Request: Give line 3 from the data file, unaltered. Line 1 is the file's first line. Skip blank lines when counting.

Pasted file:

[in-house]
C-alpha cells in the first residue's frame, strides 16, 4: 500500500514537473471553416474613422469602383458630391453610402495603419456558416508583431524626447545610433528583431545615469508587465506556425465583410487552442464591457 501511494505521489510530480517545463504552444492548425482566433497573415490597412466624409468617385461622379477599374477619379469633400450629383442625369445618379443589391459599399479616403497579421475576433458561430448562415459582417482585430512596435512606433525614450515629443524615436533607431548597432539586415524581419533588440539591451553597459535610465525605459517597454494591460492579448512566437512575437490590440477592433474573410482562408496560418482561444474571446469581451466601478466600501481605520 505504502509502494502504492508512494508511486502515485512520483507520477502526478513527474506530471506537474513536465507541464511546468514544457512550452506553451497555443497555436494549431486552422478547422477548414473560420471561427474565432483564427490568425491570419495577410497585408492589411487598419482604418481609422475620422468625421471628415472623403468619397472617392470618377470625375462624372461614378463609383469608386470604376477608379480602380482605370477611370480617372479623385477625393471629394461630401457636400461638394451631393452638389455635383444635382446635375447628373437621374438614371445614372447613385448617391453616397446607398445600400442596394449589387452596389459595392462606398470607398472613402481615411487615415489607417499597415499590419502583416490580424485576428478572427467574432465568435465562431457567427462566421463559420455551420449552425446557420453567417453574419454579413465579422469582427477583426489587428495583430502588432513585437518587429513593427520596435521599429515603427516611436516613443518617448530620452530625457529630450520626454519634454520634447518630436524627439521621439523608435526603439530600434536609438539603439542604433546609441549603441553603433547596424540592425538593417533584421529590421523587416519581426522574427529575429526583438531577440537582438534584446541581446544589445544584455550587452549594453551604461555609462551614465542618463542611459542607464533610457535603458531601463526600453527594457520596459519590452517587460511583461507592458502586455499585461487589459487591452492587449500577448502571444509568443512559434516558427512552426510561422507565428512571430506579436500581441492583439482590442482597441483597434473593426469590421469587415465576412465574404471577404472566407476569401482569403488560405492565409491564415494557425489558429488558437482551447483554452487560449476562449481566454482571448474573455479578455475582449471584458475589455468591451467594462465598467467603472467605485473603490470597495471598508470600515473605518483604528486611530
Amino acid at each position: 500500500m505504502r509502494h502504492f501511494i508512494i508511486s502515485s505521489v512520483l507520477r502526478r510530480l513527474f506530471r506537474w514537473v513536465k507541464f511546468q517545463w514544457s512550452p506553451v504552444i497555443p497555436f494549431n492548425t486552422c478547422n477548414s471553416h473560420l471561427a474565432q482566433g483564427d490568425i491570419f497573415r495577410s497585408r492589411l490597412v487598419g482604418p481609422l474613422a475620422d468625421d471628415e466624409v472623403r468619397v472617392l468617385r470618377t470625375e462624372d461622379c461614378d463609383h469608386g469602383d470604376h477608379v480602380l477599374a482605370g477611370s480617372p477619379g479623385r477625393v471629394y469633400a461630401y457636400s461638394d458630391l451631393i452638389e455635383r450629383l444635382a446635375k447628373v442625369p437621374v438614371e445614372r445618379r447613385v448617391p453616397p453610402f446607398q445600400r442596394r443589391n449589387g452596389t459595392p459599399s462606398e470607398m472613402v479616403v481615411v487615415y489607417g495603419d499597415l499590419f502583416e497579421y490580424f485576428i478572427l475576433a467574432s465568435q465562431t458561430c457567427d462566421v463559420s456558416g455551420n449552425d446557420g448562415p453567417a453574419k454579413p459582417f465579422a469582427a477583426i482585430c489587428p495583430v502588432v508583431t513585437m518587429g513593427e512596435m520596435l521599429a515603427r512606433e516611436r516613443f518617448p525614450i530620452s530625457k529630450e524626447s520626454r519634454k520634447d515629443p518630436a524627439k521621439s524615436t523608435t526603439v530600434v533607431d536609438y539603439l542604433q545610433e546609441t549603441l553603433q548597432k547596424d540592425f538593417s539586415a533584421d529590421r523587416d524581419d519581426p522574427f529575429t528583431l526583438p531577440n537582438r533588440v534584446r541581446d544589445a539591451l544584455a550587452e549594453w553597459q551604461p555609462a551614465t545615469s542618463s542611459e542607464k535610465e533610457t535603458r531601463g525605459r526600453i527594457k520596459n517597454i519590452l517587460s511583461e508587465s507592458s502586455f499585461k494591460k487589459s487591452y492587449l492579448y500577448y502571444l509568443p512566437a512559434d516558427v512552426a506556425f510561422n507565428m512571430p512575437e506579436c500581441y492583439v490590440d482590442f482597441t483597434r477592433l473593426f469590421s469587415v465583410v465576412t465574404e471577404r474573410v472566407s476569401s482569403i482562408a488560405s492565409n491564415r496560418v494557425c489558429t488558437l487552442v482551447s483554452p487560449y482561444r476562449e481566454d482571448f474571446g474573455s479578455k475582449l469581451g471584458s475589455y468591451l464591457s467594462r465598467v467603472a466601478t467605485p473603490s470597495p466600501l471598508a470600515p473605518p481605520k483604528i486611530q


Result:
Amino acid at each position: 500500500m505504502r509502494h502504492f501511494i508512494i508511486s502515485s505521489v512520483l507520477r502526478r510530480l513527474f506530471r506537474w514537473v513536465k507541464f511546468q517545463w514544457s512550452p506553451v504552444i497555443p497555436f494549431n492548425t486552422c478547422n477548414s471553416h473560420l471561427a474565432q482566433g483564427d490568425i491570419f497573415r495577410s497585408r492589411l490597412v487598419g482604418p481609422l474613422a475620422d468625421d471628415e466624409v472623403r468619397v472617392l468617385r470618377t470625375e462624372d461622379c461614378d463609383h469608386g469602383d470604376h477608379v480602380l477599374a482605370g477611370s480617372p477619379g479623385r477625393v471629394y469633400a461630401y457636400s461638394d458630391l451631393i452638389e455635383r450629383l444635382a446635375k447628373v442625369p437621374v438614371e445614372r445618379r447613385v448617391p453616397p453610402f446607398q445600400r442596394r443589391n449589387g452596389t459595392p459599399s462606398e470607398m472613402v479616403v481615411v487615415y489607417g495603419d499597415l499590419f502583416e497579421y490580424f485576428i478572427l475576433a467574432s465568435q465562431t458561430c457567427d462566421v463559420s456558416g455551420n449552425d446557420g448562415p453567417a453574419k454579413p459582417f465579422a469582427a477583426i482585430c489587428p495583430v502588432v508583431t513585437m518587429g513593427e512596435m520596435l521599429a515603427r512606433e516611436r516613443f518617448p525614450i530620452s530625457k529630450e524626447s520626454r519634454k520634447d515629443p518630436a524627439k521621439s524615436t523608435t526603439v530600434v533607431d536609438y539603439l542604433q545610433e546609441t549603441l553603433q548597432k547596424d540592425f538593417s539586415a533584421d529590421r523587416d524581419d519581426p522574427f529575429t528583431l526583438p531577440n537582438r533588440v534584446r541581446d544589445a539591451l544584455a550587452e549594453w553597459q551604461p555609462a551614465t545615469s542618463s542611459e542607464k535610465e533610457t535603458r531601463g525605459r526600453i527594457k520596459n517597454i519590452l517587460s511583461e508587465s507592458s502586455f499585461k494591460k487589459s487591452y492587449l492579448y500577448y502571444l509568443p512566437a512559434d516558427v512552426a506556425f510561422n507565428m512571430p512575437e506579436c500581441y492583439v490590440d482590442f482597441t483597434r477592433l473593426f469590421s469587415v465583410v465576412t465574404e471577404r474573410v472566407s476569401s482569403i482562408a488560405s492565409n491564415r496560418v494557425c489558429t488558437l487552442v482551447s483554452p487560449y482561444r476562449e481566454d482571448f474571446g474573455s479578455k475582449l469581451g471584458s475589455y468591451l464591457s467594462r465598467v467603472a466601478t467605485p473603490s470597495p466600501l471598508a470600515p473605518p481605520k483604528i486611530q